Arizona State University's Flexible Display Center (FDC) and the University of Texas at Dallas (UT Dallas) today announced that they have successfully produced CMOS circuitry on a flexible plastic substrate. Primarily designed to advance flexible electronics, the new plastic CMOS circuits have demonstrated exceptional power efficiency, one-third the power consumption of traditional thin film transistor circuitry, making flexible CMOS ideal for potential applications such as smart medical bandages or triage patches.
“The development of flexible CMOS transistors is a significant advance over existing circuits based on amorphous silicon,” said Bruce Gnade, vice president for research at UT Dallas. “This represents the first step towards creating higher-level flexible electronics circuitry, such as logic and memory.”
The research and development project has focused on integrating two types of thin film transistors (TFTs), N-type amorphous silicon and P-type organic silicon, to fabricate CMOS logic gates on flexible polyethylene napthalate (PEN), a high-temperature polyester film. The electrical duality between the NMOS and PMOS transistors achieves dramatically reduced power consumption for flexible circuits.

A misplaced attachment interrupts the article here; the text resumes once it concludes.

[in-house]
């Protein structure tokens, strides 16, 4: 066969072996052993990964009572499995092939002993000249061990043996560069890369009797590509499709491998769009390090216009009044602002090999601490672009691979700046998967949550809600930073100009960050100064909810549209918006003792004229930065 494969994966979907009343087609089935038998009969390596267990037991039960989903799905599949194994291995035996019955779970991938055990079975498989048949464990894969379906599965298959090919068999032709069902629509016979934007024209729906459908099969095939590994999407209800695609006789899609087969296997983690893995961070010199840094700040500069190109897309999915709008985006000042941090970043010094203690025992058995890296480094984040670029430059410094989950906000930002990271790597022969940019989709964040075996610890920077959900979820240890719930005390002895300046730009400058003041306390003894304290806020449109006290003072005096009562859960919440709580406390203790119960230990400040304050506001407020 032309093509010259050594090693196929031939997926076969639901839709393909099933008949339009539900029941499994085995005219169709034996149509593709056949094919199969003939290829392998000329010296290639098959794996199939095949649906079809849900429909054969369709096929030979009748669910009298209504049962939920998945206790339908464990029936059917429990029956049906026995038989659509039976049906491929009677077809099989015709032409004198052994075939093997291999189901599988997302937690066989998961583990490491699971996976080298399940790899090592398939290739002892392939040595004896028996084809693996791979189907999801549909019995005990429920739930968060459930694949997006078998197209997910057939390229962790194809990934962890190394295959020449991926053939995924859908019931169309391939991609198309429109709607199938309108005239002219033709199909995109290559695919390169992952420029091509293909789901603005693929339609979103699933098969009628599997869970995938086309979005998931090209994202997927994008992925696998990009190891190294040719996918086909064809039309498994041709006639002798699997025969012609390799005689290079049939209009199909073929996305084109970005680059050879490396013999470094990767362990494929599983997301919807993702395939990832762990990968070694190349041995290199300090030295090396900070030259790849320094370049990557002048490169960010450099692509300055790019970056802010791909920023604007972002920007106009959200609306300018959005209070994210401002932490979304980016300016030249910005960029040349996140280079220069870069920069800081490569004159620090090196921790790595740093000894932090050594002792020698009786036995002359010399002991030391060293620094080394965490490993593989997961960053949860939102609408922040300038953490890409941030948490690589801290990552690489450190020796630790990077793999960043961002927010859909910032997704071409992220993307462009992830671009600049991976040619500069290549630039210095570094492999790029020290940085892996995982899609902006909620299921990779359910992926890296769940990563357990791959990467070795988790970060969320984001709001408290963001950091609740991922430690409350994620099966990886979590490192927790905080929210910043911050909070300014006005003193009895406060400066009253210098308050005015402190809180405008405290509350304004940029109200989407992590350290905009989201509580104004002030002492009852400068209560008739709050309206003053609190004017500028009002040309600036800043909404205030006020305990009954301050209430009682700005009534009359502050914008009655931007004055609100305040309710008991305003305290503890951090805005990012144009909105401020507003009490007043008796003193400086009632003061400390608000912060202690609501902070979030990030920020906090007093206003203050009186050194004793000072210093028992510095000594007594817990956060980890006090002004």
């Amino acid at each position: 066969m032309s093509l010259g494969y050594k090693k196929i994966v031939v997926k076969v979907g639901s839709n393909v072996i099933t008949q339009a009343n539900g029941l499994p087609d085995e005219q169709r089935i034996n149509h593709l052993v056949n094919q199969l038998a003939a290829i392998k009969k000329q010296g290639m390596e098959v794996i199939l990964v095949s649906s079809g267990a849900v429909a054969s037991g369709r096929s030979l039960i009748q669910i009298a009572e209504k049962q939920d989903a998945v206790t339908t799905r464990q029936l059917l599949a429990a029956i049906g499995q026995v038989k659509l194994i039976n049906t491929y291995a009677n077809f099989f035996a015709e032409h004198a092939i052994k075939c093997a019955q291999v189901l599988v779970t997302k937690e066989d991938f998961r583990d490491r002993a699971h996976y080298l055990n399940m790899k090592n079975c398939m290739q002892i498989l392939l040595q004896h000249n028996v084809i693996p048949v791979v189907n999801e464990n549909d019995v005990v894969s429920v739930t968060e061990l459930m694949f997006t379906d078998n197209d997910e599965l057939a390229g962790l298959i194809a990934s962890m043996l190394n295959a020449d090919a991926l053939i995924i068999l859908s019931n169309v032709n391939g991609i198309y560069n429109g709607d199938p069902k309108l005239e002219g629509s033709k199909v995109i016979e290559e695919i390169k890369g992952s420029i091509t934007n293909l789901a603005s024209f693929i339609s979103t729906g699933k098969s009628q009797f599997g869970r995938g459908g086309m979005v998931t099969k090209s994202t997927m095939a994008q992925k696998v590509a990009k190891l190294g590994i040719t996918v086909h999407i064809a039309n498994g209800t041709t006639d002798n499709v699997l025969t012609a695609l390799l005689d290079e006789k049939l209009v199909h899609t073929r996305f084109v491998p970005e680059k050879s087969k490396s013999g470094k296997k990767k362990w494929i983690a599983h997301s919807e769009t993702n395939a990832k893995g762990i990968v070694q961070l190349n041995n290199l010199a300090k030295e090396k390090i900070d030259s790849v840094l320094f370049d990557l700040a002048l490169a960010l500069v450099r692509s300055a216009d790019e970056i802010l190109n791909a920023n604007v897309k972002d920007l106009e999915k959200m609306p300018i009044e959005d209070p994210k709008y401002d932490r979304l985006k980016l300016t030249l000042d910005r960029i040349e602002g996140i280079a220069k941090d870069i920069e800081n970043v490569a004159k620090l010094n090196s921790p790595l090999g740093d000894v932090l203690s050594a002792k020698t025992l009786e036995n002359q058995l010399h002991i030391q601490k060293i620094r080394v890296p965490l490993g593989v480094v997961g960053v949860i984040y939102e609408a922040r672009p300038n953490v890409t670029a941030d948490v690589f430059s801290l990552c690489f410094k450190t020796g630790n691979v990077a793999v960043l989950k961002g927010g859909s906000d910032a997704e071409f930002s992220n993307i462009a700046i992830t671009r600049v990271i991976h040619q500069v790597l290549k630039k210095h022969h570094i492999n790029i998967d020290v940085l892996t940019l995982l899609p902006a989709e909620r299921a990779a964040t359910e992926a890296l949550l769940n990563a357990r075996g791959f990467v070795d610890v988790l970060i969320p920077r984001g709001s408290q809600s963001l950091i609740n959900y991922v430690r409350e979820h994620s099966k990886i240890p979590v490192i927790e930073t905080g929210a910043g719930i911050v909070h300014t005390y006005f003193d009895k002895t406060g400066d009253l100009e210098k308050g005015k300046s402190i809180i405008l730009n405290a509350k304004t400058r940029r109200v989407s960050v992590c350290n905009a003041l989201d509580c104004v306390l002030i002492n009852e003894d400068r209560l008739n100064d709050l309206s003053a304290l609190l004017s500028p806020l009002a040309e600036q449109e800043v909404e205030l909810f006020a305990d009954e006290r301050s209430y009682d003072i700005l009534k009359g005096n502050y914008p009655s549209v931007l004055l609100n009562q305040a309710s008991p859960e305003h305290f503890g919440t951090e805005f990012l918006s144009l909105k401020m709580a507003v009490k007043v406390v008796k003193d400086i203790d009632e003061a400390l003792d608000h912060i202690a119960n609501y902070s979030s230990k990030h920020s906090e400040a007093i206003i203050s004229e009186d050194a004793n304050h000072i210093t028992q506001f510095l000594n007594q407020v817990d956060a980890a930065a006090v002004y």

“Our research and development work with UT Dallas is designed to accelerate the development of flexible electronics. Today’s announcement is the platform for achieving that goal,” stated David Allee, Director of R&D for Backplane Electronics at the FDC. “Offering product flexibility has inherent benefits from a design perspective. It also offers the advantage of being extremely power efficient, especially when compared to rigid devices. Going forward, the capability we have demonstrated with UT Dallas will open up a world of possibilities in terms of applications.”